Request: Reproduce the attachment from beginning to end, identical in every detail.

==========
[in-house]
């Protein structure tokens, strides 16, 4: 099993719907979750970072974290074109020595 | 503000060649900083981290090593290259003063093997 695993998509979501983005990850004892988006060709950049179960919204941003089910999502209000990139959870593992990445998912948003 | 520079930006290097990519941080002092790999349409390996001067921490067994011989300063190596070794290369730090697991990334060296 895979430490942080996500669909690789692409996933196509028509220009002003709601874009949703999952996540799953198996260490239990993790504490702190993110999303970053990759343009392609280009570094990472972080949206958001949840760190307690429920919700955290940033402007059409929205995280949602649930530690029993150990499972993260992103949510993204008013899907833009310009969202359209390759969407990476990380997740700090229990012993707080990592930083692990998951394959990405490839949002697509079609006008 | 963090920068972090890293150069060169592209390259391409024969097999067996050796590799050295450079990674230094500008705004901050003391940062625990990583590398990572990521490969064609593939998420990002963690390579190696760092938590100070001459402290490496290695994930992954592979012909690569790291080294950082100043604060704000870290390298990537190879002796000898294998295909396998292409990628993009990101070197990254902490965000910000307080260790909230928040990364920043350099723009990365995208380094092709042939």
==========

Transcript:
[in-house]
């Protein structure tokens, strides 16, 4: 099993719907979750970072974290074109020595 | 503000060649900083981290090593290259003063093997 695993998509979501983005990850004892988006060709950049179960919204941003089910999502209000990139959870593992990445998912948003 | 520079930006290097990519941080002092790999349409390996001067921490067994011989300063190596070794290369730090697991990334060296 895979430490942080996500669909690789692409996933196509028509220009002003709601874009949703999952996540799953198996260490239990993790504490702190993110999303970053990759343009392609280009570094990472972080949206958001949840760190307690429920919700955290940033402007059409929205995280949602649930530690029993150990499972993260992103949510993204008013899907833009310009969202359209390759969407990476990380997740700090229990012993707080990592930083692990998951394959990405490839949002697509079609006008 | 963090920068972090890293150069060169592209390259391409024969097999067996050796590799050295450079990674230094500008705004901050003391940062625990990583590398990572990521490969064609593939998420990002963690390579190696760092938590100070001459402290490496290695994930992954592979012909690569790291080294950082100043604060704000870290390298990537190879002796000898294998295909396998292409990628993009990101070197990254902490965000910000307080260790909230928040990364920043350099723009990365995208380094092709042939």